AGS, ADGAP join forces to improve care for seniors with hip fractures

The American Geriatrics Society and the Association of Directors of Geriatric Academic Programs are developing an interdisciplinary geriatrics-orthopedics co-management intervention, with support from the John A. Hartford Foundation, designed to improve care of seniors hospitalized with hip fractures, according to a press release.

“Addressing risk factors for harmful events that can occur when vulnerable older adults are hospitalized reduces complications and enhances function — two goals at the heart of geriatrics care,” Richard W. Besdine, MD, professor of medicine and public policy at Alert Medical School, said in a press release. “With the generous support of the John A. Hartford Foundation, we’ll be able to encourage national uptake of this co-management intervention and ultimately train an array of health professionals to employ geriatrics principles that can keep elders healthy, independent, and active for as long as possible.”

The newly developed care program will aim to improve health outcomes through person-centered care while decreasing health care spending, according to the release.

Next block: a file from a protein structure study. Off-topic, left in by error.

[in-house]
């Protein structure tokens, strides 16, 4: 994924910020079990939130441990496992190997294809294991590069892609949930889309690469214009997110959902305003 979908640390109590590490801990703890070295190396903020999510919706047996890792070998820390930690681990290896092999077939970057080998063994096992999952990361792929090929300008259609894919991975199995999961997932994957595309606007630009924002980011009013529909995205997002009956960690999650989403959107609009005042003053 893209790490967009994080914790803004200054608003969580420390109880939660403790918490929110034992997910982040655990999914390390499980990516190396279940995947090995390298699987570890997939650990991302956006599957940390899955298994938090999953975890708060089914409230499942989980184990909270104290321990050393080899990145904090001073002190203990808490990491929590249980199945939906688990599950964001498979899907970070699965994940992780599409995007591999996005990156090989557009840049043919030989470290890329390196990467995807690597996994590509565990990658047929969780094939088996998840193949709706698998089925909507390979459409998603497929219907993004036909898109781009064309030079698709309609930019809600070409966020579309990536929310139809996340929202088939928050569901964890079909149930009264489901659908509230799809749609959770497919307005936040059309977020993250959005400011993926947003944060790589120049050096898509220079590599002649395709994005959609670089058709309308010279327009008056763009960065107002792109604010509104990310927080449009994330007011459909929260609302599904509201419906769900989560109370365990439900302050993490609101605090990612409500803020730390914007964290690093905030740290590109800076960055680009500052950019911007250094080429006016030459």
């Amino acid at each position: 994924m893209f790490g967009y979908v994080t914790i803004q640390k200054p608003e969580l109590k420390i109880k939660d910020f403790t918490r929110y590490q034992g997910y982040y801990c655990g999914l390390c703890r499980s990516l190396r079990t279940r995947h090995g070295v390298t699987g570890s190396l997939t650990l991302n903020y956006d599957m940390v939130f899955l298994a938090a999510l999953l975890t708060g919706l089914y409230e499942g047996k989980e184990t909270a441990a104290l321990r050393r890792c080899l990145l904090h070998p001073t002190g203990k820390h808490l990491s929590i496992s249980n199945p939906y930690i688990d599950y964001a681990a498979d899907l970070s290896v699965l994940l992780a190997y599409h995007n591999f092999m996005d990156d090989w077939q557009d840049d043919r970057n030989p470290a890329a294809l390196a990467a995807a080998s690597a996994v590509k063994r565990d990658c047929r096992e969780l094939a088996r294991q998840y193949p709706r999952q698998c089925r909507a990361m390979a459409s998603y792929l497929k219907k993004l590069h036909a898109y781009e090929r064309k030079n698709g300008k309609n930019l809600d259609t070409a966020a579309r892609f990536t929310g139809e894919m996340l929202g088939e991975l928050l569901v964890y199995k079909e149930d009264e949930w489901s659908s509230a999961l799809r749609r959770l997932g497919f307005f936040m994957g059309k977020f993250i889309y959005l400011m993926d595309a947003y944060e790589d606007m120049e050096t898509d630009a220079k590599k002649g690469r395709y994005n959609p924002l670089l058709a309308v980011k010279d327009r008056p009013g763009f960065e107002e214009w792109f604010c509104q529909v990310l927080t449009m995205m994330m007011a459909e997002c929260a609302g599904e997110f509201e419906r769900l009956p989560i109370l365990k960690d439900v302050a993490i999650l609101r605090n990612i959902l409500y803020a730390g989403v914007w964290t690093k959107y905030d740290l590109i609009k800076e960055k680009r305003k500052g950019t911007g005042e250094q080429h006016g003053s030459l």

Next steps for the program include locating prospective sites, along with determining specific models and tools that can help integrate geriatrics and orthopedics care.

Both the AGS and The ADGAP hope that a second phase of collaboration will take place, allowing them to market and distribute the co-management program to more than 100 health care facilities, systems and training hospitals.

“A truly interdisciplinary, coordinated approach that involves geriatrics specialists in each step of caring for older people with osteoporotic fractures reduces complications, shortens hospital stays, decreases costs, and improves mortality,” Daniel Mendelson, MD, professor of medicine, division of geriatrics, University of Rochester School of Medicine and Dentistry, said in the release.

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